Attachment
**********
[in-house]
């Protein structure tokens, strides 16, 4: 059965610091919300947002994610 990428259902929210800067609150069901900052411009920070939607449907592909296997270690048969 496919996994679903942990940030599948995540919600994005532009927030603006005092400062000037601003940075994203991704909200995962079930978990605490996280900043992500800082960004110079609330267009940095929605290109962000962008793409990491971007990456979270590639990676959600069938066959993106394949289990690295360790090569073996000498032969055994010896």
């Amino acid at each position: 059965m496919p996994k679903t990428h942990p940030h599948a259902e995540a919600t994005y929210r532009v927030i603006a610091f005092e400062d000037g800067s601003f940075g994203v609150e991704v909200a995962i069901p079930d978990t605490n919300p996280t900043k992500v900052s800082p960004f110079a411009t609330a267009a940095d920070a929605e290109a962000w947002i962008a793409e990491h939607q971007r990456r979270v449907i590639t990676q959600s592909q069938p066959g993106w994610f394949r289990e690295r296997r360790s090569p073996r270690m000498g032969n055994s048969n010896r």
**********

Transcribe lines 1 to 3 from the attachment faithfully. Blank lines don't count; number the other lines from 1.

[in-house]
């Protein structure tokens, strides 16, 4: 059965610091919300947002994610 990428259902929210800067609150069901900052411009920070939607449907592909296997270690048969 496919996994679903942990940030599948995540919600994005532009927030603006005092400062000037601003940075994203991704909200995962079930978990605490996280900043992500800082960004110079609330267009940095929605290109962000962008793409990491971007990456979270590639990676959600069938066959993106394949289990690295360790090569073996000498032969055994010896």
């Amino acid at each position: 059965m496919p996994k679903t990428h942990p940030h599948a259902e995540a919600t994005y929210r532009v927030i603006a610091f005092e400062d000037g800067s601003f940075g994203v609150e991704v909200a995962i069901p079930d978990t605490n919300p996280t900043k992500v900052s800082p960004f110079a411009t609330a267009a940095d920070a929605e290109a962000w947002i962008a793409e990491h939607q971007r990456r979270v449907i590639t990676q959600s592909q069938p066959g993106w994610f394949r289990e690295r296997r360790s090569p073996r270690m000498g032969n055994s048969n010896r």